What you need to know:
- Kenya Pipeline Corporation also handed over Sh2.7 billion to the government last year.
- MPs are demanding payment of Sh14 billion in arrears for the 2019/20 financial year and Sh13.7 billion in the current fiscal year.
The Treasury continues to walk on thin ice as national coffers run dry amid growing expenditure demands that it cannot keep up with.
Although National Treasury Cabinet Secretary Ukur Yatani has refuted claims that the country is broke, delays in disbursing funds to critical sectors of the economy tell a different story.
From delays in disbursing funds to counties, paying health workers to struggling to fund university student loans, now the Treasury has to grapple with finding resources to pacify MPs who have refused to pass the budget until Mr Yatani wires Constituency Development Fund (CDF) into their accounts.
Unending fund requests
The CS says the biggest challenge he faces is unending funding requests from every institution from an already depleted resource envelope.
“When you go to any institution, the first thing they do is ask for money. But the question is what are we sharing?" Mr Yatani posed.
“What we share is determined by what we tax people. On one side, Kenyans don’t want more taxation, but on the other side, we continue wanting more resources,” he added as he explained the tight rope his men are having to walk, especially at this time when the Covid-19 pandemic has disrupted the governments tax inflows.
Latest government books, as published in the Kenya Gazette, show that as at February 26, 2021, just four months to the end of the financial year, the government had collected a total of Sh1.6 trillion against a target of Sh1.8 trillion, which is Sh200 billion less.
For the full year, the government had initially budgeted to raise Sh2.8 trillion. Increasing costs have seen Treasury revise this upwards to Sh3 trillion, which has put more pressure on the taxman.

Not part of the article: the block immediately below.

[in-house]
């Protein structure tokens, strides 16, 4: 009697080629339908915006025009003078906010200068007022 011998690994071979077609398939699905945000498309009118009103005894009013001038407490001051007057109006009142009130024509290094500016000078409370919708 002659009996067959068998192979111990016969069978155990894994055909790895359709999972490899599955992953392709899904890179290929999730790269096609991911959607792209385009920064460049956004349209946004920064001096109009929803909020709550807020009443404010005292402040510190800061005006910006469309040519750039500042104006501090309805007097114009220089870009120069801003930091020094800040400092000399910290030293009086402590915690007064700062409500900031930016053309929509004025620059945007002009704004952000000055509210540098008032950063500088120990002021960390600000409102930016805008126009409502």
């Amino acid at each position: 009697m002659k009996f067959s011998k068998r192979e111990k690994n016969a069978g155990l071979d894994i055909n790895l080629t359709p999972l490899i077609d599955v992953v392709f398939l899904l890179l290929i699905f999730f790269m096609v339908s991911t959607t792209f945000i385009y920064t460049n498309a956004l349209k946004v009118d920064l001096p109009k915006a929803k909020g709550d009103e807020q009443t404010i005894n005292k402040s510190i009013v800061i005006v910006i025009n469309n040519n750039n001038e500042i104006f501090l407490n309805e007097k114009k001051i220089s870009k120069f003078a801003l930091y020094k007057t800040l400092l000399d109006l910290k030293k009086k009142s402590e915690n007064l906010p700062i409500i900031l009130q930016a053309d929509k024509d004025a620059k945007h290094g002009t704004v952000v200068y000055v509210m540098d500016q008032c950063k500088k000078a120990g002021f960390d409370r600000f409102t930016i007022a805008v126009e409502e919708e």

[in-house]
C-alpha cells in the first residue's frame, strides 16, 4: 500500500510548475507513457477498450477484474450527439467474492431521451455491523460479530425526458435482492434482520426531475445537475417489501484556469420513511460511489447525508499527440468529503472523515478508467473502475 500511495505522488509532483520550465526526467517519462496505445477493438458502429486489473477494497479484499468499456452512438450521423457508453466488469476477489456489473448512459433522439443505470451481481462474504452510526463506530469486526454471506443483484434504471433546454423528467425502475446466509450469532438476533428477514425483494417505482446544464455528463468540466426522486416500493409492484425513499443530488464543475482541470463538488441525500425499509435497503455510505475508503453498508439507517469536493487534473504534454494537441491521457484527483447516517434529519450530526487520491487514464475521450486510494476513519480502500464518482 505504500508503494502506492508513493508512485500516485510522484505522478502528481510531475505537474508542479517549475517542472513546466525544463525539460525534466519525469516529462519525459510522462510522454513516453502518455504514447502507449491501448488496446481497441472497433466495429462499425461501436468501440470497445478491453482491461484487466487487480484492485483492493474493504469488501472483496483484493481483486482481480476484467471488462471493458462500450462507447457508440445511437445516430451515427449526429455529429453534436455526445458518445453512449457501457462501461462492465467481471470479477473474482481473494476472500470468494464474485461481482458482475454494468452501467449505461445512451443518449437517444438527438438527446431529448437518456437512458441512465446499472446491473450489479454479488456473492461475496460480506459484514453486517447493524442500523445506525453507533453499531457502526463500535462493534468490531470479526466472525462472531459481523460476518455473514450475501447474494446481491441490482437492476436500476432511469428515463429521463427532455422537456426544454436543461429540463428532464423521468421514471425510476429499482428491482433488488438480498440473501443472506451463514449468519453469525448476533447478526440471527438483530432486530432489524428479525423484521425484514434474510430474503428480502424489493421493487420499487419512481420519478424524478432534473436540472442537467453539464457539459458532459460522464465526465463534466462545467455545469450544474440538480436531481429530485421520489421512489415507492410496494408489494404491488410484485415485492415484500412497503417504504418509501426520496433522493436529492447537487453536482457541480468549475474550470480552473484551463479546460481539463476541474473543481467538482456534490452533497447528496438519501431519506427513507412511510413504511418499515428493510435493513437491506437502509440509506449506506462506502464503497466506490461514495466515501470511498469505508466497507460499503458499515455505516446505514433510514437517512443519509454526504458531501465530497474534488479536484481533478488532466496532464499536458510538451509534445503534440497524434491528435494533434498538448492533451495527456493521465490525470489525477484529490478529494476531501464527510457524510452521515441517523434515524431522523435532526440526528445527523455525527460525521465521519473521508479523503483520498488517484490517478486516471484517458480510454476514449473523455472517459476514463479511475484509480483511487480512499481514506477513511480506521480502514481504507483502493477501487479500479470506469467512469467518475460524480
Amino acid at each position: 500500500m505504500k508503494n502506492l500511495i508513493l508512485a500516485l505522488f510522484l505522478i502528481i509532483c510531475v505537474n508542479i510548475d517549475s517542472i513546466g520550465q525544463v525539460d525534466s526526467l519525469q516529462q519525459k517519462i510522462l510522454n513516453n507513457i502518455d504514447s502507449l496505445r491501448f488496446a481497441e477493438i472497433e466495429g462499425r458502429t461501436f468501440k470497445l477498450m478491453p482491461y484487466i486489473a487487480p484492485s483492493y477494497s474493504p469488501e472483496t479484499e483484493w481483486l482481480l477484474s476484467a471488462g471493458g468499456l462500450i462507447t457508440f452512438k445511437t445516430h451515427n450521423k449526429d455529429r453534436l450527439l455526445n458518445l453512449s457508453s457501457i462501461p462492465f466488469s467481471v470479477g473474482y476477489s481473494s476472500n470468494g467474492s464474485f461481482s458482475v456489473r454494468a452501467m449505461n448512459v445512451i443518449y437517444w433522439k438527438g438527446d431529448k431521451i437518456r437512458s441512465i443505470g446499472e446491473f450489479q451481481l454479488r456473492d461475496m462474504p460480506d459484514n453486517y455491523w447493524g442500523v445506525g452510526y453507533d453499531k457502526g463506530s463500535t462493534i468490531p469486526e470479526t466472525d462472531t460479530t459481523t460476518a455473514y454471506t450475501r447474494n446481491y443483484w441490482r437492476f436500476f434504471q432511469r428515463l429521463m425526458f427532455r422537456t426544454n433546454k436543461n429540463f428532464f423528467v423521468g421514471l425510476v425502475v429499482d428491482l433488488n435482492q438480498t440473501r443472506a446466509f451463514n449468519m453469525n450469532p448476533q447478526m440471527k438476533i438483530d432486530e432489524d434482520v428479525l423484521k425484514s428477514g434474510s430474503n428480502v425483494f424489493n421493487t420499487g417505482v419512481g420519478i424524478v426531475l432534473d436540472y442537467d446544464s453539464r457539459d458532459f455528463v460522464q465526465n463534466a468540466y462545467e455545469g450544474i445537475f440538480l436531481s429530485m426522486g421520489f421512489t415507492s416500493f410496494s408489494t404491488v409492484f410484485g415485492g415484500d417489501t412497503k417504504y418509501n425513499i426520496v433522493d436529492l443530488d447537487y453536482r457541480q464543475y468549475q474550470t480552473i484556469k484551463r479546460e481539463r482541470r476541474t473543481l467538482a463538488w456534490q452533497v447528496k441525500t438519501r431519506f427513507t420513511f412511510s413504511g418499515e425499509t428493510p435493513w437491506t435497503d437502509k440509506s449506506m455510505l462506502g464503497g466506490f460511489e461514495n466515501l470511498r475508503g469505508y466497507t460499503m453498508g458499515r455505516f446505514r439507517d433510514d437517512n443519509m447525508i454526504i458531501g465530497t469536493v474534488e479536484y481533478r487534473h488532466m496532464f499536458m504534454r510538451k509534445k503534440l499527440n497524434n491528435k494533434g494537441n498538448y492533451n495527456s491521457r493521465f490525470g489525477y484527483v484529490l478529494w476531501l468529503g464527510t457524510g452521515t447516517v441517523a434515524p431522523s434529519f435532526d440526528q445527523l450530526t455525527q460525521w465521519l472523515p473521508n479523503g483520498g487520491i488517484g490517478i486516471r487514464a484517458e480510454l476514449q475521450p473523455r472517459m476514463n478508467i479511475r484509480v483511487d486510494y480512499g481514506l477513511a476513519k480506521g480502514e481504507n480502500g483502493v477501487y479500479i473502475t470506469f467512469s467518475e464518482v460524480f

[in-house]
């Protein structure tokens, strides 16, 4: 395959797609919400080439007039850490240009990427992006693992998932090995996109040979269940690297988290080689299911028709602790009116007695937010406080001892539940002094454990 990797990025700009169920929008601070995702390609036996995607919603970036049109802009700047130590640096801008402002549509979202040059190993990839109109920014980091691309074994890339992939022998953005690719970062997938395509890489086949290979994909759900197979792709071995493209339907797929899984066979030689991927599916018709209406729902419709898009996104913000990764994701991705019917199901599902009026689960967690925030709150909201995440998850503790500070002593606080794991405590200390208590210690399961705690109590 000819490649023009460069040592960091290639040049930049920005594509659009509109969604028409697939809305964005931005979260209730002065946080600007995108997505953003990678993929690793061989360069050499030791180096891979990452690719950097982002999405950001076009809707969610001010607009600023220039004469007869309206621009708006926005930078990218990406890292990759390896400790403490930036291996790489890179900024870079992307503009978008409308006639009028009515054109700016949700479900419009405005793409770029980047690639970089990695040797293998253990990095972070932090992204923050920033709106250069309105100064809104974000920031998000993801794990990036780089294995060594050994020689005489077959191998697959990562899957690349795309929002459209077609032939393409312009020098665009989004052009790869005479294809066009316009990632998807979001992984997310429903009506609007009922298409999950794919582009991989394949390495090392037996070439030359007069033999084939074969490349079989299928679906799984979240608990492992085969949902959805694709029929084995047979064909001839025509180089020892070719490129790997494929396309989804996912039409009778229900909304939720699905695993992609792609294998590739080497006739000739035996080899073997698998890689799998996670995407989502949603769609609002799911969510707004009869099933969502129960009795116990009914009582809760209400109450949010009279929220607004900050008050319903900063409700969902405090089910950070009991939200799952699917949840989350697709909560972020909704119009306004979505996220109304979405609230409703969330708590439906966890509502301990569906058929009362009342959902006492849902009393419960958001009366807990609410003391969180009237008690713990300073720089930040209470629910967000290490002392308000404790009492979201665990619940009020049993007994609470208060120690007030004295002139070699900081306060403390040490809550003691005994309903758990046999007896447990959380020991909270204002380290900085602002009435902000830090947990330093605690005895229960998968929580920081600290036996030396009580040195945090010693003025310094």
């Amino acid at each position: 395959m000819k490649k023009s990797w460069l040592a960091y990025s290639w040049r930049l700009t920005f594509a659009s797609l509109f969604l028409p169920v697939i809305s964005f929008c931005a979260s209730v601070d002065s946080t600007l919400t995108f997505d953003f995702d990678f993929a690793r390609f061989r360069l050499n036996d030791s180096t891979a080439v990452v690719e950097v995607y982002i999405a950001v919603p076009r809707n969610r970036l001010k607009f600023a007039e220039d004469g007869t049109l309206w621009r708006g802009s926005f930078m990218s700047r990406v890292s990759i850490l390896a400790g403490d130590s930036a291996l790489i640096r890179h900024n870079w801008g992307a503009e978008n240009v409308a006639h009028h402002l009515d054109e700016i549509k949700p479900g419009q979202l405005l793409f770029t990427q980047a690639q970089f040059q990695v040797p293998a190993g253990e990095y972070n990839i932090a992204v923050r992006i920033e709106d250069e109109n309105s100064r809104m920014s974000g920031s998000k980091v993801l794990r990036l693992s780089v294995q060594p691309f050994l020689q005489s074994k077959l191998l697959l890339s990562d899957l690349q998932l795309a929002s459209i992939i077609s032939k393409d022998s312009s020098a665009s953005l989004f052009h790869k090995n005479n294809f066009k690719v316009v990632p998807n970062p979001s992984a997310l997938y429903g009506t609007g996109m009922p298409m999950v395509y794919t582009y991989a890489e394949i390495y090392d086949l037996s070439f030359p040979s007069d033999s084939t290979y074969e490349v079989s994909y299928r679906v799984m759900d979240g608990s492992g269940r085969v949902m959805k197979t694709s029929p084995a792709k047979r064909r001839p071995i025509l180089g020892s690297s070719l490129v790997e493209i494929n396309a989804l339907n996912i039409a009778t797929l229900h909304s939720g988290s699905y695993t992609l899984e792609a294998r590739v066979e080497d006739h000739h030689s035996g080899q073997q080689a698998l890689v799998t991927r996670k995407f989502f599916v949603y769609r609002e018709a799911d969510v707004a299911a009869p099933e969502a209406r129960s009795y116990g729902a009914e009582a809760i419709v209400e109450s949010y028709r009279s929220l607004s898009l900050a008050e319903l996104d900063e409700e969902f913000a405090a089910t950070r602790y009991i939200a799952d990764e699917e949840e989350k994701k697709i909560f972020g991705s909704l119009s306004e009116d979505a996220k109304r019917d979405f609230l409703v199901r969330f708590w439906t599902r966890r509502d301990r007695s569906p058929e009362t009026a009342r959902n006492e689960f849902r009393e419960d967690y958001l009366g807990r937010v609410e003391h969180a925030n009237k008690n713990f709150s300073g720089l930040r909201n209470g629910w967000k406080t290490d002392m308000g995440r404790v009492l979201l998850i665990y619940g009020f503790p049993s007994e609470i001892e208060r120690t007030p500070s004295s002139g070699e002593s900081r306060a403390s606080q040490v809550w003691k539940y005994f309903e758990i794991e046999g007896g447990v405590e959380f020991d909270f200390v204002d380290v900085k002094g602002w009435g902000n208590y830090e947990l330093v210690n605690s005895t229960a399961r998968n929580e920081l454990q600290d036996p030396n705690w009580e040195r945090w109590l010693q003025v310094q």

For most of the year, the Kenya Revenue Authority has been trailing expenditure needs, forcing Treasury to maintain an overdraft facility at Central Bank.
Mr Yatani said that, due to the unending requests, the Treasury has to strike a balance between what it has to share and the most pressing needs.
“Unfortunately, we’re in that position of displeasing everybody.”
Stalled a special session
One of the major stand-offs played out last week in Parliament after MPs disrupted National Assembly proceedings for the third time, protesting a delay in the disbursement of Sh27 billion meant for the CDF.
Being in the second last year in office, legislators are keen to have the money at all costs to increase their chances of re-election.
Attempts by National Assembly Majority Leader Amos Kimunya and Speaker Justin Muturi to pacify MPs failed as the lawmakers stalled a special session called to pass the Supplementary Budget I of 2019/20 and the Division of Revenue Bill 2021.
MPs are demanding payment of Sh14 billion in arrears for the 2019/20 financial year and Sh13.7 billion in the current fiscal year.